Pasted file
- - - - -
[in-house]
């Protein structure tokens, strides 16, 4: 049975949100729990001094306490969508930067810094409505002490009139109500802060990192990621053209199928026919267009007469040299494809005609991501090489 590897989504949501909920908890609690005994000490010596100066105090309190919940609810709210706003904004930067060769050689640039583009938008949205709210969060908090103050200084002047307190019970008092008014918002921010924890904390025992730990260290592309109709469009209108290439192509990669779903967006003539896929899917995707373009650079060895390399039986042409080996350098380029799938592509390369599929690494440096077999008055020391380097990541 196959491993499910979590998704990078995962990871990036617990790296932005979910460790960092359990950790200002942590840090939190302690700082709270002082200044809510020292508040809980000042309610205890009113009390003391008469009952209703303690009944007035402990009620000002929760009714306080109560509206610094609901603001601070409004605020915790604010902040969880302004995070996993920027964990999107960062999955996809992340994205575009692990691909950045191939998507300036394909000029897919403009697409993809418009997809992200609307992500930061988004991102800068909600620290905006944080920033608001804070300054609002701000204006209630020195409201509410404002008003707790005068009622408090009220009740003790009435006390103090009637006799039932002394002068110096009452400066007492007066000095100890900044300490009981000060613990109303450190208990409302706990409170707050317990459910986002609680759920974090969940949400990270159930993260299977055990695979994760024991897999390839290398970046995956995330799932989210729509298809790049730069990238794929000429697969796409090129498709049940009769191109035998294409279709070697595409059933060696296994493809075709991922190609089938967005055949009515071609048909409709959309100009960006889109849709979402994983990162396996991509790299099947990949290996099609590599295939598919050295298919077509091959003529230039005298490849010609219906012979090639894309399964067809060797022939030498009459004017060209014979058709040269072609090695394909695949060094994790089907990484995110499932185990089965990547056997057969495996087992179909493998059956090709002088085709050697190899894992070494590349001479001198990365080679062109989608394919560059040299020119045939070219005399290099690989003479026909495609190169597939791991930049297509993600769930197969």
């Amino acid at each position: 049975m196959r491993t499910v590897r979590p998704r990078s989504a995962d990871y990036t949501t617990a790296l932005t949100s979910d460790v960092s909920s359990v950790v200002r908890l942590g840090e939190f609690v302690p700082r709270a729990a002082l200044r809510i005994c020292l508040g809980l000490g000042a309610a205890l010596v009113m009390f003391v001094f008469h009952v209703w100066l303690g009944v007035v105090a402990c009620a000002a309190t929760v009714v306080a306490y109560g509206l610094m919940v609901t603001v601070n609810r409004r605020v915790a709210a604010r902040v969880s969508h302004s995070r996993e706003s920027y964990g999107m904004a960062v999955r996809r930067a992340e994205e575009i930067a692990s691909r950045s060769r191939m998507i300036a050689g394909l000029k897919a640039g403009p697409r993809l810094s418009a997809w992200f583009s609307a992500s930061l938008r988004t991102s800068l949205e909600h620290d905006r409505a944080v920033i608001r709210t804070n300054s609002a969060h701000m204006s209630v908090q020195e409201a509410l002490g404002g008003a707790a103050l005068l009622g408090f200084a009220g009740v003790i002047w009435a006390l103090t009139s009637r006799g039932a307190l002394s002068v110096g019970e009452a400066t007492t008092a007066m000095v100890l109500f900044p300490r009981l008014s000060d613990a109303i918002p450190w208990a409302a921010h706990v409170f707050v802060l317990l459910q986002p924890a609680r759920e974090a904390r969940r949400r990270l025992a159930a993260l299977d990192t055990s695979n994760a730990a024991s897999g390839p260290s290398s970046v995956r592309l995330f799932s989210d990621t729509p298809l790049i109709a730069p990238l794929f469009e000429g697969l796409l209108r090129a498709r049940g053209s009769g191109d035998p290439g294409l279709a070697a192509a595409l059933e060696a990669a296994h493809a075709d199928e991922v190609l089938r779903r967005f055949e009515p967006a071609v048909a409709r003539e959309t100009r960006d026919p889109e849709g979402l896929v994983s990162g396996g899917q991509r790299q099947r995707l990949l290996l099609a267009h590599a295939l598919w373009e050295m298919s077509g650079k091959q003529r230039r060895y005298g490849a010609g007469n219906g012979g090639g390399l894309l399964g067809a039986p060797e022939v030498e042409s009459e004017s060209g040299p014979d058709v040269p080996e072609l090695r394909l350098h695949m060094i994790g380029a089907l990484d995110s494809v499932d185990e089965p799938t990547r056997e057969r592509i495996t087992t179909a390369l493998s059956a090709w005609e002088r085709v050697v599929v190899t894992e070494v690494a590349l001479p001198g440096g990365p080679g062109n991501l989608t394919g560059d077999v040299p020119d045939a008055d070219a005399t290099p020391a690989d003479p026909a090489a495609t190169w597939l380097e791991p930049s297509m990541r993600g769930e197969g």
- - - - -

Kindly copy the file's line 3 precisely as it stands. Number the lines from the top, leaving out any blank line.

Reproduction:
């Amino acid at each position: 049975m196959r491993t499910v590897r979590p998704r990078s989504a995962d990871y990036t949501t617990a790296l932005t949100s979910d460790v960092s909920s359990v950790v200002r908890l942590g840090e939190f609690v302690p700082r709270a729990a002082l200044r809510i005994c020292l508040g809980l000490g000042a309610a205890l010596v009113m009390f003391v001094f008469h009952v209703w100066l303690g009944v007035v105090a402990c009620a000002a309190t929760v009714v306080a306490y109560g509206l610094m919940v609901t603001v601070n609810r409004r605020v915790a709210a604010r902040v969880s969508h302004s995070r996993e706003s920027y964990g999107m904004a960062v999955r996809r930067a992340e994205e575009i930067a692990s691909r950045s060769r191939m998507i300036a050689g394909l000029k897919a640039g403009p697409r993809l810094s418009a997809w992200f583009s609307a992500s930061l938008r988004t991102s800068l949205e909600h620290d905006r409505a944080v920033i608001r709210t804070n300054s609002a969060h701000m204006s209630v908090q020195e409201a509410l002490g404002g008003a707790a103050l005068l009622g408090f200084a009220g009740v003790i002047w009435a006390l103090t009139s009637r006799g039932a307190l002394s002068v110096g019970e009452a400066t007492t008092a007066m000095v100890l109500f900044p300490r009981l008014s000060d613990a109303i918002p450190w208990a409302a921010h706990v409170f707050v802060l317990l459910q986002p924890a609680r759920e974090a904390r969940r949400r990270l025992a159930a993260l299977d990192t055990s695979n994760a730990a024991s897999g390839p260290s290398s970046v995956r592309l995330f799932s989210d990621t729509p298809l790049i109709a730069p990238l794929f469009e000429g697969l796409l209108r090129a498709r049940g053209s009769g191109d035998p290439g294409l279709a070697a192509a595409l059933e060696a990669a296994h493809a075709d199928e991922v190609l089938r779903r967005f055949e009515p967006a071609v048909a409709r003539e959309t100009r960006d026919p889109e849709g979402l896929v994983s990162g396996g899917q991509r790299q099947r995707l990949l290996l099609a267009h590599a295939l598919w373009e050295m298919s077509g650079k091959q003529r230039r060895y005298g490849a010609g007469n219906g012979g090639g390399l894309l399964g067809a039986p060797e022939v030498e042409s009459e004017s060209g040299p014979d058709v040269p080996e072609l090695r394909l350098h695949m060094i994790g380029a089907l990484d995110s494809v499932d185990e089965p799938t990547r056997e057969r592509i495996t087992t179909a390369l493998s059956a090709w005609e002088r085709v050697v599929v190899t894992e070494v690494a590349l001479p001198g440096g990365p080679g062109n991501l989608t394919g560059d077999v040299p020119d045939a008055d070219a005399t290099p020391a690989d003479p026909a090489a495609t190169w597939l380097e791991p930049s297509m990541r993600g769930e197969g």